Last updated on Monday 28th of February 2022 08:52:48 PM

©XSIBackup user question:

On a Gigabit network, what is the expected throughput?

 Please note that this post is relative to old deprecated software ©XSIBackup-Classic. Some facts herein contained may still be applicable to more recent versions though.

For new instalations please use new ©XSIBackup which is far more advanced than ©XSIBackup-Classic.

There is some common extended belief about some sort of limited throughput from the ©ESXi shell, as the NIC throughput is far less than expected, in any case there does not seem to exist any confirmation from part of ©VMWare and the matter itself looks like being related to encryption CPU usage. The ©ESXi Shell uses only one of the available cores, thus encription can be a serious bottleneck when transferring big files over SSH, as xsibackup-rsync does. The solution: more powerfull individual cores, which is difficult to get in a short term and low budget (see update at the end of the page).

We use pretty old hardware for our tests and development (this pushes us to try to optimize everything a bit more) and get transfer speeds between ESXi hosts (rsync shell to shell) of around 30 mb/s (we have updated this last figure in Jan 2017) using two i3 with regular Seagate hard disks and a 120 gb. SSD cache disk. This is far less than expected from an Intel gigabit lan which is our reference NIC (we use desktop and server NICs with various chipsets: 82574L, 82576). As the CPU keeps relatively low and the disks throughput is far beyond that empiric limit, there seems to be a clear bottleneck on the network speed achieved from within the shell. On rsync host to host syncronizations the first load of data will be fairly slow, but subsequent updates will be a lot faster, about twice as much.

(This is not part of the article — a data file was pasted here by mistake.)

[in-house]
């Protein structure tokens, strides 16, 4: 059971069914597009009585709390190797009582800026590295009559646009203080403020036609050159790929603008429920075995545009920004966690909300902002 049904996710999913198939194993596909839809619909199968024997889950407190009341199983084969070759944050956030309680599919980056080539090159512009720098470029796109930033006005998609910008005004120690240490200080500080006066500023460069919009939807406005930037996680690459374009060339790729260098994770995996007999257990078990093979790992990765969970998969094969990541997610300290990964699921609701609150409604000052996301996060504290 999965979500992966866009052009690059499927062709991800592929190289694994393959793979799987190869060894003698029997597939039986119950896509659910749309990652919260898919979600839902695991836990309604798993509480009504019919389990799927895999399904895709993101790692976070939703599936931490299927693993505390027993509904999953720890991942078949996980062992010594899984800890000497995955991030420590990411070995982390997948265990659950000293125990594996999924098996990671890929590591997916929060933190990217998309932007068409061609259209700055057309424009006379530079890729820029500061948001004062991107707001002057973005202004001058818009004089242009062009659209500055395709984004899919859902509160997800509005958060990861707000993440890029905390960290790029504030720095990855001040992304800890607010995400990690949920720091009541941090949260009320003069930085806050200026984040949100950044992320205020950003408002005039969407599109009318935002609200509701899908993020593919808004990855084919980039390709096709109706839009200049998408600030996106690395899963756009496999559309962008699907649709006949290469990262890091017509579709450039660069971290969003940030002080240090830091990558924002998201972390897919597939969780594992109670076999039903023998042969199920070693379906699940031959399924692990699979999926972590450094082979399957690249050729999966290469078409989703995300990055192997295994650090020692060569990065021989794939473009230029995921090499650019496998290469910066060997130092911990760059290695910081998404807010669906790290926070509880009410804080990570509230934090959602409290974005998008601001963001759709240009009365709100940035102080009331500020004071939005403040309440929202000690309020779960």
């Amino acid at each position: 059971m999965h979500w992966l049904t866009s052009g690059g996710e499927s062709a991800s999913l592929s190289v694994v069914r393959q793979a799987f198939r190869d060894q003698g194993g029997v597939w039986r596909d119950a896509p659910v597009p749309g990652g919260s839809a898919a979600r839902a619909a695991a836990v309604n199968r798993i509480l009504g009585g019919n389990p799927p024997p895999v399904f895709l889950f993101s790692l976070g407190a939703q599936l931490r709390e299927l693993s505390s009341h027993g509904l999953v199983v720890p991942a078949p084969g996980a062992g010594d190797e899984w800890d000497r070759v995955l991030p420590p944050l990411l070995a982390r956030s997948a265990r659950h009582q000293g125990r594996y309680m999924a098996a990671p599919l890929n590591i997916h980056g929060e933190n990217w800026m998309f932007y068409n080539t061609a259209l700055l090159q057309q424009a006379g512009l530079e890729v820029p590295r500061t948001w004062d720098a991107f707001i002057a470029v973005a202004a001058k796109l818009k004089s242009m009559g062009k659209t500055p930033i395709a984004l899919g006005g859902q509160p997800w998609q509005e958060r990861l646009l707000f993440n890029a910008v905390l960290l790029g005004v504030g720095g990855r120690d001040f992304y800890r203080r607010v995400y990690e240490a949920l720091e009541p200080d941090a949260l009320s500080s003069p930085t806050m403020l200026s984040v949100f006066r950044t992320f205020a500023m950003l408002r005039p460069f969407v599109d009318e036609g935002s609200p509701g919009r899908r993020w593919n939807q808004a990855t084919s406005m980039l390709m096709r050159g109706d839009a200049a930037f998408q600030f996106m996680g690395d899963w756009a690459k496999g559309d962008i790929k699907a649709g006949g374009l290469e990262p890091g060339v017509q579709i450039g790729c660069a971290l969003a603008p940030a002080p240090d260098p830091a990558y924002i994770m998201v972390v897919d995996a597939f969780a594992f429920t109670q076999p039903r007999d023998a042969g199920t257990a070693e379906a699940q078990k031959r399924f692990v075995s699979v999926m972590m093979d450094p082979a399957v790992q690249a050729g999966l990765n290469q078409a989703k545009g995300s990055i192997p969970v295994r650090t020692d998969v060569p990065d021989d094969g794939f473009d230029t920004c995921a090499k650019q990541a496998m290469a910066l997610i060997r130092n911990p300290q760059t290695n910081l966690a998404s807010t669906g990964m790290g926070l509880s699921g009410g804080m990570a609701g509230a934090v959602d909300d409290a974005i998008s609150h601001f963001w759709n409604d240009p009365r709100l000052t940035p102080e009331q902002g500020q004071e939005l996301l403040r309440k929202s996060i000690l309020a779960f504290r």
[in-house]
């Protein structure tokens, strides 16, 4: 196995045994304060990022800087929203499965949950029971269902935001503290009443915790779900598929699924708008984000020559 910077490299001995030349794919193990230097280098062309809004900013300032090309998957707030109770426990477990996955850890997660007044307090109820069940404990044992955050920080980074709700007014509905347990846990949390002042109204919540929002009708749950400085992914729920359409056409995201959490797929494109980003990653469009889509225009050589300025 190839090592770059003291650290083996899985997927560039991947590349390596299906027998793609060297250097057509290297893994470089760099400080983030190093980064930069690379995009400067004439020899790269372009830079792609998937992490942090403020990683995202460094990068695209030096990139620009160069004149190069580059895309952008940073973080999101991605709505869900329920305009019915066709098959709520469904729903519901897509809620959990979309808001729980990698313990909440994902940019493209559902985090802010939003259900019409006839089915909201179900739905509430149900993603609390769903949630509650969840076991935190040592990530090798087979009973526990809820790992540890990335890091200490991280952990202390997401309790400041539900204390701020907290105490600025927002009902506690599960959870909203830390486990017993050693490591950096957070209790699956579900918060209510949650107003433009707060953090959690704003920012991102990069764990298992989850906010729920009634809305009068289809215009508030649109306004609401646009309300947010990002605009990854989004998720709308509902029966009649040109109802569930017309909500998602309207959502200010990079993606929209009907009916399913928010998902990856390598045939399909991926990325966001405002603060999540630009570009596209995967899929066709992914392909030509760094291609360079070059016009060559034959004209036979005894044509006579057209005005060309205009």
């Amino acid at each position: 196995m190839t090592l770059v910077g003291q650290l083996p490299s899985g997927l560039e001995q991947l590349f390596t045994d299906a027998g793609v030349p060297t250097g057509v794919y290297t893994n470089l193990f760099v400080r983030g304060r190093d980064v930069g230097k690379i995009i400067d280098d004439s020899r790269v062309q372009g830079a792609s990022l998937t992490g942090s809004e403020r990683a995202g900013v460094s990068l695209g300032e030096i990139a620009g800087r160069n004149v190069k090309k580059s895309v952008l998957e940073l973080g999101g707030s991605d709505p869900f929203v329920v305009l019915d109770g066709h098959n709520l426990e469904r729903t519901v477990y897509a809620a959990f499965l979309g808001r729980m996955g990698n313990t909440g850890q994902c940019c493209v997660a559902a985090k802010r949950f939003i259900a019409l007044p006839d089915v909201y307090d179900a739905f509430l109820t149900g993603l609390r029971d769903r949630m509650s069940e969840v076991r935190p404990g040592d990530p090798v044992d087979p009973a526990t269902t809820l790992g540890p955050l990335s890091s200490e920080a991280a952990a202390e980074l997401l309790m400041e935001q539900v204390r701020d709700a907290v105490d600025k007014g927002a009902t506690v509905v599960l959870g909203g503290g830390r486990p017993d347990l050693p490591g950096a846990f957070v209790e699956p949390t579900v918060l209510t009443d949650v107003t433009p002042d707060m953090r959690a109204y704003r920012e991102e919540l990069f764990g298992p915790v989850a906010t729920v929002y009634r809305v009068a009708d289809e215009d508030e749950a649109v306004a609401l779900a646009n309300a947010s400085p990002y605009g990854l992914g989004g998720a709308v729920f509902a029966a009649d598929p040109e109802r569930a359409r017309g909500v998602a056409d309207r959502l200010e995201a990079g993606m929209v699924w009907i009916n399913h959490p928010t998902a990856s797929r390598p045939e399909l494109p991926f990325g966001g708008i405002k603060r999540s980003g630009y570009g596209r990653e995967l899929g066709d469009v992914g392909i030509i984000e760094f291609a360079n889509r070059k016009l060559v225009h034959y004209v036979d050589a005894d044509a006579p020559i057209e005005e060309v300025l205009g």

If you are running this in a LAN you can always make the first copy by other means. Take on account that the preferred backup method is to a datastore, this will ensure a really fast copy. Rsync transfers are an alternative for those standalone servers sitting in a hosting environment where you cannot link to a datastore properly or for people wishing to maintain a fresh copy for "a kind of" failover strategy. In any case my first attempt, even in a locked-down environment like an ESXi dedicated server, would be to try to link to an NFS server and do a regular copy as this will be a lot faster. If you connect to a remote NFS server over a WAN, you will need to activate asyncronous NFS for the mount to be usable. If I had limited bandwith and/or some unpredictable network instabilities I would then go for a Rsync strategy.

We have added many new options and file copy programs to ©XSIBackup-Pro Classic in 2016 and 2017, from v 6.0 to v. 8.0. Now you can use Borg Backup as a data backend and obtain effective speeds over 50 mb/s with modest hardware and take advantage of combined deduplication and compression. If you use OneDiff you'll be getting effective average speeds over 700 mb/s, calculated over the total size of the file, only the differential data is really transferred though. In 2017 we'll be adding our own propietary file copy and replication mechanism, which will offer native block level deduplication on VMFS and other FSs attached via a DS, and block level de-duplication differential copy over IP.

Daniel J. García Fidalgo